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Peak Hill, Sidmouth ©Huligan/Wikimedia
Peak Hill, Sidmouth ©Huligan/Wikimedia
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11 of the Best Walks to Take in Devon

Picture of Finola Robinson
Updated: 27 February 2017
Devon is the third largest county in the UK and it’s heaven for nature-lovers. There’s so much to explore and countless options for walking. In Exmoor you can enjoy woodland, rivers and soft and rolling hills whereas Dartmoor is more dramatic, with wild open spaces and hundreds of granite tors as well as ancient woodland and rivers. There’s also the South West Coast Path, with its craggy cliffs in the north facing the Atlantic sea and a much calmer experience of inlets, estuaries and indents in the south overlooking the English Channel.

Dart Valley Trail, south Devon

This is one of Devon’s most popular walks, covering 16 miles from Totnes to Dartmouth and the Kingswear Peninsular through the villages of Ashprington, Cornworthy and Dittisham (or the other way if you prefer). If you’d rather walk a shorter section, Totnes to Dittisham is around eight and a half miles, Dittisham to Dartmouth is three miles and Greenway to Kingswear four and a half miles. Recommended stops en route include The Sharpham Trust retreat centre in Ashprington, which does wonderful cream teas and Agatha Christie’s former holiday home, the glorious National Trust owned 18th century Georgian house, Greenway Estate.

View of Dittisham from the Greenway Battery ©Becks/Wikimedia
View of Dittisham from the Greenway Battery | ©Becks/Wikimedia

Teign Valley, Dartmoor National Park

Dartmoor is a rambler’s paradise, with the option to stay overnight camping in the wild in certain areas. The Teign Valley circuit is said to be Dartmoor’s most famous walk. Start at Castle Drogo, the last castle built in England, then follow the Hunter’s Path which descends towards the Fingle Bridge before following a route back alongside the scenic River Teign.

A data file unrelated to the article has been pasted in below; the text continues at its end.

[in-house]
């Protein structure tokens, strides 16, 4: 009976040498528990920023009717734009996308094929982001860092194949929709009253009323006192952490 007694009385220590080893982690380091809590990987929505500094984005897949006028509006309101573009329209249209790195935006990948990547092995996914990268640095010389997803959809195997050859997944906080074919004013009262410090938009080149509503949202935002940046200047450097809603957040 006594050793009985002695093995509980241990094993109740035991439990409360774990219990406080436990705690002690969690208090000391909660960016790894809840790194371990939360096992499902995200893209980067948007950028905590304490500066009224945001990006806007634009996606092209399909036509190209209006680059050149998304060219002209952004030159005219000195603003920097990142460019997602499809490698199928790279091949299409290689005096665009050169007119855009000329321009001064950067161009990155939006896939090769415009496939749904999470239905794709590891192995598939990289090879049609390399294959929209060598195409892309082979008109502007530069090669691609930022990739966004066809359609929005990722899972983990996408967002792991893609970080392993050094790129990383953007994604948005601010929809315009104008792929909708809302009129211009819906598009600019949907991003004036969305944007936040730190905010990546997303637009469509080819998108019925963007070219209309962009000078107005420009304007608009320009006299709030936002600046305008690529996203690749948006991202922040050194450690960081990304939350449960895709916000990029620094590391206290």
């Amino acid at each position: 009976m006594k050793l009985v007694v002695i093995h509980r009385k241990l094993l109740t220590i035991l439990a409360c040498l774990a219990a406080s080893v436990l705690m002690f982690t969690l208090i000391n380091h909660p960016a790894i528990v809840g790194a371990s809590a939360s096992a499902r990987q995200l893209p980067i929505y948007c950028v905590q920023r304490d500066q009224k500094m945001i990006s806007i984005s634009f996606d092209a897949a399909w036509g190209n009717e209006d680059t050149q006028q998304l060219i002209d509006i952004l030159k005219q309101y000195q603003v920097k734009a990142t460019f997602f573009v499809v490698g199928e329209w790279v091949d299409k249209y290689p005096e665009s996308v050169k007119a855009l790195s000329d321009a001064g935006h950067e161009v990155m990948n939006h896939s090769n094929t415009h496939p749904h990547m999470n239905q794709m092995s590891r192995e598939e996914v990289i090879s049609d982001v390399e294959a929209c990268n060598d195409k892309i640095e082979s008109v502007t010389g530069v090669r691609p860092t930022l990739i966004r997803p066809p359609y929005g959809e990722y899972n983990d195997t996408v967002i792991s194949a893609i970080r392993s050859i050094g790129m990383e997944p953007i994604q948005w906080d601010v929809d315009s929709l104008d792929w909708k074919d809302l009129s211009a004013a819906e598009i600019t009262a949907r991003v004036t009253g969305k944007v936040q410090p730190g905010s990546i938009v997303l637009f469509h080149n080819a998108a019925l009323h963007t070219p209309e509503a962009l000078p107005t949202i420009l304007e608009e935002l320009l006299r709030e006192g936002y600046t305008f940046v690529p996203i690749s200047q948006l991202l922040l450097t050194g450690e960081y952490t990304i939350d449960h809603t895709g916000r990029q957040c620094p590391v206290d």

Castle Drogo ©Manfred Heyde/Wikimedia
Castle Drogo | ©Manfred Heyde/Wikimedia

Newbridge, Dartmoor National Park

Another great walking set-off point is Newbridge, a narrow granite bridge over the River Dart in Dartmoor with a car park that gets busy in the high season. There are a few different walks to choose, as well as opportunities to canoe, kayak and indulge in some refreshing wild swimming at Sharrah Pool and Spitchwick.

Newbridge on the River Dart ©Own Herby/Wikimedia
Newbridge on the River Dart | ©Own Herby/Wikimedia

Circular tor tours, Dartmoor National Park

The granite tors are some of Dartmoor’s main attractions, and a popular way to enjoy them is to follow a circular walking tor tour, where you choose a selection of tors in one particular area and stop off at each one. In mid Dartmoor for example, there’s a six mile walk taking in Beardown Tors, Rough Tor, Devil’s Tor and Beardown Man which you can read about here. In the south east there’s a slightly longer walk for seven and a half miles that includes Hound Tor and the remains of the Medieval village of Hundatona. To plan your own walk, this index of the tors is a useful guide.

Hound Tor ©Nenniu/Wikimedia
Hound Tor | ©Nenniu/Wikimedia

The Dewerstone, Dewerstone Wood, Dartmoor National Park

In addition to being a wonderful haven for wildlife and walks, Dartmoor is also rich in myth and folklore. Within Dartmoor, one place that has beautiful scenery as well as a captivating story is the Dewerstone, a large granite outcrop in Dewerstone Wood that’s over 100 metres high and a Site of Special Scientific Interest. The name comes from “Old Dewer”, an old Celtic term for the devil. Legends say that the devil would haunt the woods at night with his pack of phantom Wisht Hounds from Wistmans Wood, and lost travellers would be pushed over the edge of the Dewerstone.